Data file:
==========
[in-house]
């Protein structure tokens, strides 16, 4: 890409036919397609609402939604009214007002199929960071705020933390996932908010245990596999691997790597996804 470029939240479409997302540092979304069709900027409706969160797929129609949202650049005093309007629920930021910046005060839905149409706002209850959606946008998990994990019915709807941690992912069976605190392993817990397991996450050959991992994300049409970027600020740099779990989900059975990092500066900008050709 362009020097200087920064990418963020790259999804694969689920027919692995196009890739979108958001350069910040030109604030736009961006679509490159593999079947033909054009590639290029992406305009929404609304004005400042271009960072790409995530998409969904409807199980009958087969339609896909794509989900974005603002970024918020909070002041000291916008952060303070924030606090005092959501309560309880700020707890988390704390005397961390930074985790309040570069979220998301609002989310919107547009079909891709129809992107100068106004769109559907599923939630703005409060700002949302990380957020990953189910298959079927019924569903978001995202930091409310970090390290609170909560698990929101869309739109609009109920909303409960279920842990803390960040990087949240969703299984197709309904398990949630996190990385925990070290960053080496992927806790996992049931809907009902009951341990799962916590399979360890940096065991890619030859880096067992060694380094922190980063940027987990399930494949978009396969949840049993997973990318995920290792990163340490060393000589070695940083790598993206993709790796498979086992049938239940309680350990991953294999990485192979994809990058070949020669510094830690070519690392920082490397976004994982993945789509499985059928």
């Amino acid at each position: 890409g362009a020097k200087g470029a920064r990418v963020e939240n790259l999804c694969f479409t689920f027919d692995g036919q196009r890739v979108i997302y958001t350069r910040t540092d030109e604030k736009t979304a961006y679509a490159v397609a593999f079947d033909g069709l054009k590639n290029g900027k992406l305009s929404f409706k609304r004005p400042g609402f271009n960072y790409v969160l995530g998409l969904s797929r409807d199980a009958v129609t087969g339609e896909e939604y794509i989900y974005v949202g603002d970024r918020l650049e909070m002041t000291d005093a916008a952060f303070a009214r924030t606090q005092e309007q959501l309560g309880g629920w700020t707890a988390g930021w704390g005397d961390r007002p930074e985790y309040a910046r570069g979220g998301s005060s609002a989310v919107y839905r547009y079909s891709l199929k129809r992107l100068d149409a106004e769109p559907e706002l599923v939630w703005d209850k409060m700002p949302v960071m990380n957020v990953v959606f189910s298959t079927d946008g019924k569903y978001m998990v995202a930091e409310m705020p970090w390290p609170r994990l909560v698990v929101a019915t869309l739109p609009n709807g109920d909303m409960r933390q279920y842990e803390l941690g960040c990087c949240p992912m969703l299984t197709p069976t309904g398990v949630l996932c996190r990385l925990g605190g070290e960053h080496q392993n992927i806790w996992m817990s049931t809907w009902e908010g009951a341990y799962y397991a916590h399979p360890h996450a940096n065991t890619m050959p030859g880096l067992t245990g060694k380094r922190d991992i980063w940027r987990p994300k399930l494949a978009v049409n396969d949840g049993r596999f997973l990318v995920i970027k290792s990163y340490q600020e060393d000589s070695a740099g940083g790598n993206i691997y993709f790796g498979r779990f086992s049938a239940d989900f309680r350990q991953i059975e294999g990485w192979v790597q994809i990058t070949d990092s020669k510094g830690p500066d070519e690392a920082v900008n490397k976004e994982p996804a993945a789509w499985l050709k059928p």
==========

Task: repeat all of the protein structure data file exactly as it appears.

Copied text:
[in-house]
């Protein structure tokens, strides 16, 4: 890409036919397609609402939604009214007002199929960071705020933390996932908010245990596999691997790597996804 470029939240479409997302540092979304069709900027409706969160797929129609949202650049005093309007629920930021910046005060839905149409706002209850959606946008998990994990019915709807941690992912069976605190392993817990397991996450050959991992994300049409970027600020740099779990989900059975990092500066900008050709 362009020097200087920064990418963020790259999804694969689920027919692995196009890739979108958001350069910040030109604030736009961006679509490159593999079947033909054009590639290029992406305009929404609304004005400042271009960072790409995530998409969904409807199980009958087969339609896909794509989900974005603002970024918020909070002041000291916008952060303070924030606090005092959501309560309880700020707890988390704390005397961390930074985790309040570069979220998301609002989310919107547009079909891709129809992107100068106004769109559907599923939630703005409060700002949302990380957020990953189910298959079927019924569903978001995202930091409310970090390290609170909560698990929101869309739109609009109920909303409960279920842990803390960040990087949240969703299984197709309904398990949630996190990385925990070290960053080496992927806790996992049931809907009902009951341990799962916590399979360890940096065991890619030859880096067992060694380094922190980063940027987990399930494949978009396969949840049993997973990318995920290792990163340490060393000589070695940083790598993206993709790796498979086992049938239940309680350990991953294999990485192979994809990058070949020669510094830690070519690392920082490397976004994982993945789509499985059928």
């Amino acid at each position: 890409g362009a020097k200087g470029a920064r990418v963020e939240n790259l999804c694969f479409t689920f027919d692995g036919q196009r890739v979108i997302y958001t350069r910040t540092d030109e604030k736009t979304a961006y679509a490159v397609a593999f079947d033909g069709l054009k590639n290029g900027k992406l305009s929404f409706k609304r004005p400042g609402f271009n960072y790409v969160l995530g998409l969904s797929r409807d199980a009958v129609t087969g339609e896909e939604y794509i989900y974005v949202g603002d970024r918020l650049e909070m002041t000291d005093a916008a952060f303070a009214r924030t606090q005092e309007q959501l309560g309880g629920w700020t707890a988390g930021w704390g005397d961390r007002p930074e985790y309040a910046r570069g979220g998301s005060s609002a989310v919107y839905r547009y079909s891709l199929k129809r992107l100068d149409a106004e769109p559907e706002l599923v939630w703005d209850k409060m700002p949302v960071m990380n957020v990953v959606f189910s298959t079927d946008g019924k569903y978001m998990v995202a930091e409310m705020p970090w390290p609170r994990l909560v698990v929101a019915t869309l739109p609009n709807g109920d909303m409960r933390q279920y842990e803390l941690g960040c990087c949240p992912m969703l299984t197709p069976t309904g398990v949630l996932c996190r990385l925990g605190g070290e960053h080496q392993n992927i806790w996992m817990s049931t809907w009902e908010g009951a341990y799962y397991a916590h399979p360890h996450a940096n065991t890619m050959p030859g880096l067992t245990g060694k380094r922190d991992i980063w940027r987990p994300k399930l494949a978009v049409n396969d949840g049993r596999f997973l990318v995920i970027k290792s990163y340490q600020e060393d000589s070695a740099g940083g790598n993206i691997y993709f790796g498979r779990f086992s049938a239940d989900f309680r350990q991953i059975e294999g990485w192979v790597q994809i990058t070949d990092s020669k510094g830690p500066d070519e690392a920082v900008n490397k976004e994982p996804a993945a789509w499985l050709k059928p």